This story highlights how I was a believer in the philosophy of this Buddhism even before I officially became a practitioner.
The first part of the story is highlighted in “My first Spiritual Transformation“. I will talk about the relevant parts from that story here since it is quite long. To know the more detailed and step-by-step version, read the link provided above.
I was just 11 years old when my aunt, a practitioner of Nichiren Buddhism since 10 years, shared a few words of wisdom with me. She told me that “true happiness comes without a reason and that materialistic bliss is not true bliss. In order to be truly happy, we must not depend on anything or put conditions on our happiness. We must work on a greater goal of making everyone around us happy. This way, we can be happy anywhere and in all circumstances.” At that time, I was in a low life condition. I used to feel bad about myself because I thought I was very fat. Eating made me feel better and hence I would binge. However, on hearing the quote shared by my aunt, my life completely changed.
I simply applied this Buddhist principle of true happiness and decided to be happy with whatever I had and offer gratitude. I started listening to music, walking in evenings and studying harder simply because life wasn’t to be wasted being unhappy, quoting from the teachings of the Buddha. My grades went up, I was extremely positive and hence made new friends. I lost about 2 kilos because of walking and I controlled my diet. I stopped overeating and felt proud of myself.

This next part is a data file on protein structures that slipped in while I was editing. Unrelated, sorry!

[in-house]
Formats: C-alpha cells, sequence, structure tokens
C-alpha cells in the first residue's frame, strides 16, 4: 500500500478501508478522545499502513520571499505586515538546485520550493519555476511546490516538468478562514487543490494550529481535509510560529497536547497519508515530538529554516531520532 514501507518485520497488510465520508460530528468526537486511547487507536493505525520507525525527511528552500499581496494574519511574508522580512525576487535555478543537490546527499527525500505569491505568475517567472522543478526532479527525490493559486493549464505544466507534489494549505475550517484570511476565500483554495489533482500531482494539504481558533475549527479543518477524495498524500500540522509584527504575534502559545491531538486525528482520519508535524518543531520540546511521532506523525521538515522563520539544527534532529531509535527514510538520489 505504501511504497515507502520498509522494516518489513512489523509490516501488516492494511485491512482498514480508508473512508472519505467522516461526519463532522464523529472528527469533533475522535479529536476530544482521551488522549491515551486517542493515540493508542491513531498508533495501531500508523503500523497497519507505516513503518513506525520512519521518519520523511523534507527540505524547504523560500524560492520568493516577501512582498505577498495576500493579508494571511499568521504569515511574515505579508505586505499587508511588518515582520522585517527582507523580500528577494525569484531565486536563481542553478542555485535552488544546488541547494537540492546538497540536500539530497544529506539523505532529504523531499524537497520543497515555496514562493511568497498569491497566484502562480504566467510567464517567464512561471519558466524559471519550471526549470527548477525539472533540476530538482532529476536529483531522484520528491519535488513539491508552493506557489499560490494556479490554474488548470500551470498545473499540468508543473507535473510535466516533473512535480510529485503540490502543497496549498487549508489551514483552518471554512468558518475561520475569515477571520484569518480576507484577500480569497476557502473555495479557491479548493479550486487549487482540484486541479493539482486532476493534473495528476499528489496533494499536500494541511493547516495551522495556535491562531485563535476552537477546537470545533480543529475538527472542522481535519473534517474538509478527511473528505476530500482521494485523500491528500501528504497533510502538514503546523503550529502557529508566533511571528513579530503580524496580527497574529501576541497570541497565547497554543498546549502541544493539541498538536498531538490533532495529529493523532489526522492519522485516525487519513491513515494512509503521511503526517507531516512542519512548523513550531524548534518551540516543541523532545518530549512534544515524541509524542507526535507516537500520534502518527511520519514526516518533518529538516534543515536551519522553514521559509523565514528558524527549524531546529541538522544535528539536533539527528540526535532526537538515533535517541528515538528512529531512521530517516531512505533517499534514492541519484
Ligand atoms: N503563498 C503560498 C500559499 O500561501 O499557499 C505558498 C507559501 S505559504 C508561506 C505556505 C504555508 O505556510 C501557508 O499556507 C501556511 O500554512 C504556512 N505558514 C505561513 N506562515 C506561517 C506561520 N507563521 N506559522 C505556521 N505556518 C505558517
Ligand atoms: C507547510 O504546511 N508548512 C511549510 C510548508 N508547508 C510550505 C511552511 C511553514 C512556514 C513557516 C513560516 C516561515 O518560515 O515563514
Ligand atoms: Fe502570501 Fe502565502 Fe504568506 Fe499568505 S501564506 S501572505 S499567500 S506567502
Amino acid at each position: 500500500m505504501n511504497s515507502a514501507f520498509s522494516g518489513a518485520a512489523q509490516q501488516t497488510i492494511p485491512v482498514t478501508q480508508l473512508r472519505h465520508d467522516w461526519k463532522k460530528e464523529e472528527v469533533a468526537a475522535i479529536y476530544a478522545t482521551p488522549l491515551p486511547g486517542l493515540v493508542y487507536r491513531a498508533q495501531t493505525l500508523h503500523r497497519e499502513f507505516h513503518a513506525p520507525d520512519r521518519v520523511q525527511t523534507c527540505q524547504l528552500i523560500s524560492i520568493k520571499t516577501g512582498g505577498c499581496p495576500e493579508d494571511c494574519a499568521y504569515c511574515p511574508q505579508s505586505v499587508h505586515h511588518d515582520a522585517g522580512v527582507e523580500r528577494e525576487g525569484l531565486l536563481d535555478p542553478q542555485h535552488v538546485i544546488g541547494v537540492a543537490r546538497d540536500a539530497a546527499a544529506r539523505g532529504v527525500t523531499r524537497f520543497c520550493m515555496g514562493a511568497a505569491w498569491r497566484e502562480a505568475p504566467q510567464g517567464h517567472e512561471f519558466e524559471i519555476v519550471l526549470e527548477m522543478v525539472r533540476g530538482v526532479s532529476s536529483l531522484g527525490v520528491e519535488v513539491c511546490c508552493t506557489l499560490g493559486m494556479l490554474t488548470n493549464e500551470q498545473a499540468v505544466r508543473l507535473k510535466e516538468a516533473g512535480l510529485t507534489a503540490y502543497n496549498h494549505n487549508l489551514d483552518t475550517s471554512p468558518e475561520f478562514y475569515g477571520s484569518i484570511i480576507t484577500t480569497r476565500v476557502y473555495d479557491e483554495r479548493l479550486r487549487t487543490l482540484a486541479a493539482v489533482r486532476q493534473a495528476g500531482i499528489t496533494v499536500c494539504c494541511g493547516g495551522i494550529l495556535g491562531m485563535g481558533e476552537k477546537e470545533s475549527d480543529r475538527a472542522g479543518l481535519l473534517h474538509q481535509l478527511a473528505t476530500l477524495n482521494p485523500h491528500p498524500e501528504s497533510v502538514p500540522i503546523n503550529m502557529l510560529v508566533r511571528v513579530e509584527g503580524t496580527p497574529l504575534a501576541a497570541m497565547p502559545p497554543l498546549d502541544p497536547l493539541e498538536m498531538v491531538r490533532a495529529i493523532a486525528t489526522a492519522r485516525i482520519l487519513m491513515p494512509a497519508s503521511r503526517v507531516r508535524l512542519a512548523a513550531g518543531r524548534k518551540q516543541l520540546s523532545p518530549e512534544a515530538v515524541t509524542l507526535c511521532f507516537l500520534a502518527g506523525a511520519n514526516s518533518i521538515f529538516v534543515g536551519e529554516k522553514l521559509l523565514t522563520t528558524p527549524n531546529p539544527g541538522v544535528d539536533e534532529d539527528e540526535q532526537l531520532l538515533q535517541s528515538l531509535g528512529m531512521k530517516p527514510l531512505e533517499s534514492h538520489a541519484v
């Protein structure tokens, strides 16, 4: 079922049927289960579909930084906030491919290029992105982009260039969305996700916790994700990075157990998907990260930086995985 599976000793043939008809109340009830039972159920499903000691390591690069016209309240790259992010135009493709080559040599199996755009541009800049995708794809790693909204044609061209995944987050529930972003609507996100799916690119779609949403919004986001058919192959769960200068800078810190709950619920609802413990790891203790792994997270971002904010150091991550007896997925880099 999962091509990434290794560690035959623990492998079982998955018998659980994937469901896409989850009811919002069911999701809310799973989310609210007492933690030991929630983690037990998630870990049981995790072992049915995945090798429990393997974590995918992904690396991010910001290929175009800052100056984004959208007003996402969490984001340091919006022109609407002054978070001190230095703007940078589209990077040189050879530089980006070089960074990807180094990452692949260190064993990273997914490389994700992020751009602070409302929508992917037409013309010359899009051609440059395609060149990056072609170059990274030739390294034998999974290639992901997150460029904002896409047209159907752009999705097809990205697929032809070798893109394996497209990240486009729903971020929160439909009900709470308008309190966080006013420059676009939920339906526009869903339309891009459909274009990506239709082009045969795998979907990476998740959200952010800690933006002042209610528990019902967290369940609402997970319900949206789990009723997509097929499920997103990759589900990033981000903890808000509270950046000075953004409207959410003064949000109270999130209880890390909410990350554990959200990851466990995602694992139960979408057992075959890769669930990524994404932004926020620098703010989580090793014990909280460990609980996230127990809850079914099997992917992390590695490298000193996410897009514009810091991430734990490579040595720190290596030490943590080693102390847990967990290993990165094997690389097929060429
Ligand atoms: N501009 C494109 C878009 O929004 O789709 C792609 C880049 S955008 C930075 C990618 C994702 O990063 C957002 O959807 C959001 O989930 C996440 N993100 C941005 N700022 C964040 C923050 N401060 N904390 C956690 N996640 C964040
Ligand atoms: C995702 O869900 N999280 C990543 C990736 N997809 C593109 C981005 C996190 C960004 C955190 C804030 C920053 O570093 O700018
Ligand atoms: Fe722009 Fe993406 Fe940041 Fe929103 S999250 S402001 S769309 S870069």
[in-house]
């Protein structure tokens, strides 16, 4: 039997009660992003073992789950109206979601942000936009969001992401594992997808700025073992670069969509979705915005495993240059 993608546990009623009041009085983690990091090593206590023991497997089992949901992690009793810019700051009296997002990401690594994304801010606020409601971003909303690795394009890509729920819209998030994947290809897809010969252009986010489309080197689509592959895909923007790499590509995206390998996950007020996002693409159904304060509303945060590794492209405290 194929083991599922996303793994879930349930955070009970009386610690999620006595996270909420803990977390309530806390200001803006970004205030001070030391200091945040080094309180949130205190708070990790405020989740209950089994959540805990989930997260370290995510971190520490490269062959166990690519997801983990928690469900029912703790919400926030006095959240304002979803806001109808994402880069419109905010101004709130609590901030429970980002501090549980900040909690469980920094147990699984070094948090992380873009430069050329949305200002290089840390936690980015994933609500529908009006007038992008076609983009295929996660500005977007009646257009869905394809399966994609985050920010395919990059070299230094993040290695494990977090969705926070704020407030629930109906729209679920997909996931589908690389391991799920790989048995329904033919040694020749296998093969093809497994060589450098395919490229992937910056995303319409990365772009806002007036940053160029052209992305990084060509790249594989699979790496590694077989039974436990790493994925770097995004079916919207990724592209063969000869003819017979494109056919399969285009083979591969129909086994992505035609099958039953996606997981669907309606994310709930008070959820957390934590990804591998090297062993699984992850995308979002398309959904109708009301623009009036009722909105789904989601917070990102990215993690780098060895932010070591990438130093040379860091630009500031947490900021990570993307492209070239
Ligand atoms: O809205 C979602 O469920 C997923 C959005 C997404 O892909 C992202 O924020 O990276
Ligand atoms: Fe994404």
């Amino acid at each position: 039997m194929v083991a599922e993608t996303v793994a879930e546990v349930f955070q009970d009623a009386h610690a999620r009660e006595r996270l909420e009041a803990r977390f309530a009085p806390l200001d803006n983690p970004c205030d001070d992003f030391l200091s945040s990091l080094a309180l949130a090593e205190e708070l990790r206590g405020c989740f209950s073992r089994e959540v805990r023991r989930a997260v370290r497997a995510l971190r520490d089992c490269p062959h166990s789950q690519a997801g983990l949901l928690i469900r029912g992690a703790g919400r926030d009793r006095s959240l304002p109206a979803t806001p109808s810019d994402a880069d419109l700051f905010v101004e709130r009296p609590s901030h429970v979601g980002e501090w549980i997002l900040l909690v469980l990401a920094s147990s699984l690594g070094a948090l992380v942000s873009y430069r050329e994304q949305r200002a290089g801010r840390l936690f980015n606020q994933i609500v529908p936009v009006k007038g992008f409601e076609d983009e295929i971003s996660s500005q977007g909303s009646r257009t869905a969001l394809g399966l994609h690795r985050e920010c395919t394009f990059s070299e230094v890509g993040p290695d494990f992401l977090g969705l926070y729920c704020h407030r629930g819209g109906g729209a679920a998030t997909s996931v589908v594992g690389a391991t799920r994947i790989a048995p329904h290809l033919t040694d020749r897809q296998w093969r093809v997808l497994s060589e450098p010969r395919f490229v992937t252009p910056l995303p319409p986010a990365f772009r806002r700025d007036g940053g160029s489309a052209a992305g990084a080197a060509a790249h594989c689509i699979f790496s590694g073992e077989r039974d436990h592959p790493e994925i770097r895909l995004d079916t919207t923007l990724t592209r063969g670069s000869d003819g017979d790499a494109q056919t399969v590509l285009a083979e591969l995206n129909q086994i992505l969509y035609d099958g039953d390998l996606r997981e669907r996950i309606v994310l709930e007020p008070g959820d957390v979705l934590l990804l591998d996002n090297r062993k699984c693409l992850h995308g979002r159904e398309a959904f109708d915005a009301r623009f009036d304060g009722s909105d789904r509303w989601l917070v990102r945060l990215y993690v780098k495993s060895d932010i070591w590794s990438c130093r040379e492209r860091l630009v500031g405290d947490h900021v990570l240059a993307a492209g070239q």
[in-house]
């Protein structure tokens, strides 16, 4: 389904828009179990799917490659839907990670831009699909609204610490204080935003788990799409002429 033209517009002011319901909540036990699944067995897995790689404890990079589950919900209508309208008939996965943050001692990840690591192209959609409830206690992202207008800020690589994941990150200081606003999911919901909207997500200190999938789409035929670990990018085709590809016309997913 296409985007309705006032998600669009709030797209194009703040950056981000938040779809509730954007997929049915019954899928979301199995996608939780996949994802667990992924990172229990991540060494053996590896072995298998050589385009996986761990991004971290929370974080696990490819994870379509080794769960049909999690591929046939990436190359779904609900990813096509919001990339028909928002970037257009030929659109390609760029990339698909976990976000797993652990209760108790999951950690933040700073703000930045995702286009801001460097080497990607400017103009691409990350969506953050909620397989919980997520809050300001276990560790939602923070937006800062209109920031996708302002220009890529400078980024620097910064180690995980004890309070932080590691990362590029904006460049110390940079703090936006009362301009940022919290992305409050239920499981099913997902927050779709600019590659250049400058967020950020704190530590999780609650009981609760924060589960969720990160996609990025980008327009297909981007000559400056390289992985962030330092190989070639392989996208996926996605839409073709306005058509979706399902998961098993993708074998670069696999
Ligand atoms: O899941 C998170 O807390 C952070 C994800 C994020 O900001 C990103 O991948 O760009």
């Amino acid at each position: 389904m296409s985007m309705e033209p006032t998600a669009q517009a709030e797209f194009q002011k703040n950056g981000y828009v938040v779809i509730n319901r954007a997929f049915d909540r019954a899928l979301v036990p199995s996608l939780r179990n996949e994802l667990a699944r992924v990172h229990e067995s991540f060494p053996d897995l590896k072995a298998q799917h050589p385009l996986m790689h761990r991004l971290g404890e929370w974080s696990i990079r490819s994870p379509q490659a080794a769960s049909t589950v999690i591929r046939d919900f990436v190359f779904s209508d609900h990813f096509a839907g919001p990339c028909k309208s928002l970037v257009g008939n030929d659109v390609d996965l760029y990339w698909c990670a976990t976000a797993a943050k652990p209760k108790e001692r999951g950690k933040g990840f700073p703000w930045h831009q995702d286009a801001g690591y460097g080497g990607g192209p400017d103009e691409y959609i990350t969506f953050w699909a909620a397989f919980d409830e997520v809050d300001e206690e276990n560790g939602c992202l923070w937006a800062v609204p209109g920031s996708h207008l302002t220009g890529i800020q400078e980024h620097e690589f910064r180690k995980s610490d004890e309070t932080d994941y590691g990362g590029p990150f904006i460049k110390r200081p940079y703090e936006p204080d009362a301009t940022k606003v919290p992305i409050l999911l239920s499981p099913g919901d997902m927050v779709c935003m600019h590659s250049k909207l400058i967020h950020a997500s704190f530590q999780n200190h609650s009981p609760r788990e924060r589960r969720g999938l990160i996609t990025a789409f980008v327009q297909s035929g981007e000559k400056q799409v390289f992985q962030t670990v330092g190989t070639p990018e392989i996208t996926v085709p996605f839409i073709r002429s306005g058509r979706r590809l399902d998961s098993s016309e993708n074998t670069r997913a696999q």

This transformation in my attitude truly inspired me and I developed a new zeal for life. My issues with my old friends solved, I made even more friends, discovered my passion for music and was simply on a roll. Even though I wasn’t practicing ND Buddhism, I was subconsciously living by its principles and I was certain that my victories were a result of application of this Buddhist principle, hence experiencing the benefits as a practitioner would.
I started having new realizations like “we attract whatever happens in life” and that “nothing happens by chance”. I became a huge optimist and felt that one should exploit the power of positive thinking in life, that there’s no reason ever to be sad, and happiness is everything. I made new determinations so that I could preserve my spirit of optimism. I swore to never ever cry again, always be happy and to never discriminate against anyone, hence unconditionally accepting everyone. I sought the solution to sadness as distracting myself into activities that I enjoy and am passionate about, such as watching sitcoms and listening to rock music. I wanted to “teach others how to be happy”, and that was the first time I got the epiphany of wanting to be a counselor. (Note how all these beliefs are a part of the Nichiren Buddhist philosophy- being happy, karma, unconditional acceptance etc.)
I had many victories thereafter, like having immense confidence, exploring my creative potential formally by joining professional dance and guitar classes, traveling to many countries and enhanced social skills. I don’t think I could have achieved any of these amazing things without the knowledge that I had realized, starting from that Buddhist quote.